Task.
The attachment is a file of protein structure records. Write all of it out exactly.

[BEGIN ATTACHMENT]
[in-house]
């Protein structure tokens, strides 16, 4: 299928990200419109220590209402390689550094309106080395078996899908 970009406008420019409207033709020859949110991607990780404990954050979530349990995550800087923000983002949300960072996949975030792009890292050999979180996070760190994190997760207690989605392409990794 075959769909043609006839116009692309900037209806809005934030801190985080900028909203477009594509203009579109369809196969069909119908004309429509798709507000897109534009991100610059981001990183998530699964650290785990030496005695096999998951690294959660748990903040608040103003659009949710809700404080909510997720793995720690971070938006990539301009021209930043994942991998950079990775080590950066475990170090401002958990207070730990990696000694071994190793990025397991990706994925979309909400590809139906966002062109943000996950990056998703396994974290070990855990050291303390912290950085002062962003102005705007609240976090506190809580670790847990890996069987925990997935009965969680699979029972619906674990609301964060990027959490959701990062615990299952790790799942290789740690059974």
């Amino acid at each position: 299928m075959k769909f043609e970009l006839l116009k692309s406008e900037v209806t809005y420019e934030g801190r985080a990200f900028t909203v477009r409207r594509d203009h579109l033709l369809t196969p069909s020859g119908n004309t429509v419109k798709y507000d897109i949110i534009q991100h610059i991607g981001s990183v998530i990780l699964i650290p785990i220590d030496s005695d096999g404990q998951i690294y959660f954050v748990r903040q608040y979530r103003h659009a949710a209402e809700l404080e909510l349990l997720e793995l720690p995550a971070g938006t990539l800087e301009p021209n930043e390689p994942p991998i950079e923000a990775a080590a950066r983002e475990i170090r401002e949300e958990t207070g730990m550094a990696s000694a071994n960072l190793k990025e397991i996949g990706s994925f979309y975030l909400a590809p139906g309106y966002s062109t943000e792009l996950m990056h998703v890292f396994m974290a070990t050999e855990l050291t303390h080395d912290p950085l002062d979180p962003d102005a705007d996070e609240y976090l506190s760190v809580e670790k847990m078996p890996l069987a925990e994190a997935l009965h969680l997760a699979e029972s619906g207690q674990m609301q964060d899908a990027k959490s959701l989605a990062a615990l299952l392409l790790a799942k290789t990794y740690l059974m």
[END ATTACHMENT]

[in-house]
């Protein structure tokens, strides 16, 4: 299928990200419109220590209402390689550094309106080395078996899908 970009406008420019409207033709020859949110991607990780404990954050979530349990995550800087923000983002949300960072996949975030792009890292050999979180996070760190994190997760207690989605392409990794 075959769909043609006839116009692309900037209806809005934030801190985080900028909203477009594509203009579109369809196969069909119908004309429509798709507000897109534009991100610059981001990183998530699964650290785990030496005695096999998951690294959660748990903040608040103003659009949710809700404080909510997720793995720690971070938006990539301009021209930043994942991998950079990775080590950066475990170090401002958990207070730990990696000694071994190793990025397991990706994925979309909400590809139906966002062109943000996950990056998703396994974290070990855990050291303390912290950085002062962003102005705007609240976090506190809580670790847990890996069987925990997935009965969680699979029972619906674990609301964060990027959490959701990062615990299952790790799942290789740690059974």
């Amino acid at each position: 299928m075959k769909f043609e970009l006839l116009k692309s406008e900037v209806t809005y420019e934030g801190r985080a990200f900028t909203v477009r409207r594509d203009h579109l033709l369809t196969p069909s020859g119908n004309t429509v419109k798709y507000d897109i949110i534009q991100h610059i991607g981001s990183v998530i990780l699964i650290p785990i220590d030496s005695d096999g404990q998951i690294y959660f954050v748990r903040q608040y979530r103003h659009a949710a209402e809700l404080e909510l349990l997720e793995l720690p995550a971070g938006t990539l800087e301009p021209n930043e390689p994942p991998i950079e923000a990775a080590a950066r983002e475990i170090r401002e949300e958990t207070g730990m550094a990696s000694a071994n960072l190793k990025e397991i996949g990706s994925f979309y975030l909400a590809p139906g309106y966002s062109t943000e792009l996950m990056h998703v890292f396994m974290a070990t050999e855990l050291t303390h080395d912290p950085l002062d979180p962003d102005a705007d996070e609240y976090l506190s760190v809580e670790k847990m078996p890996l069987a925990e994190a997935l009965h969680l997760a699979e029972s619906g207690q674990m609301q964060d899908a990027k959490s959701l989605a990062a615990l299952l392409l790790a799942k290789t990794y740690l059974m």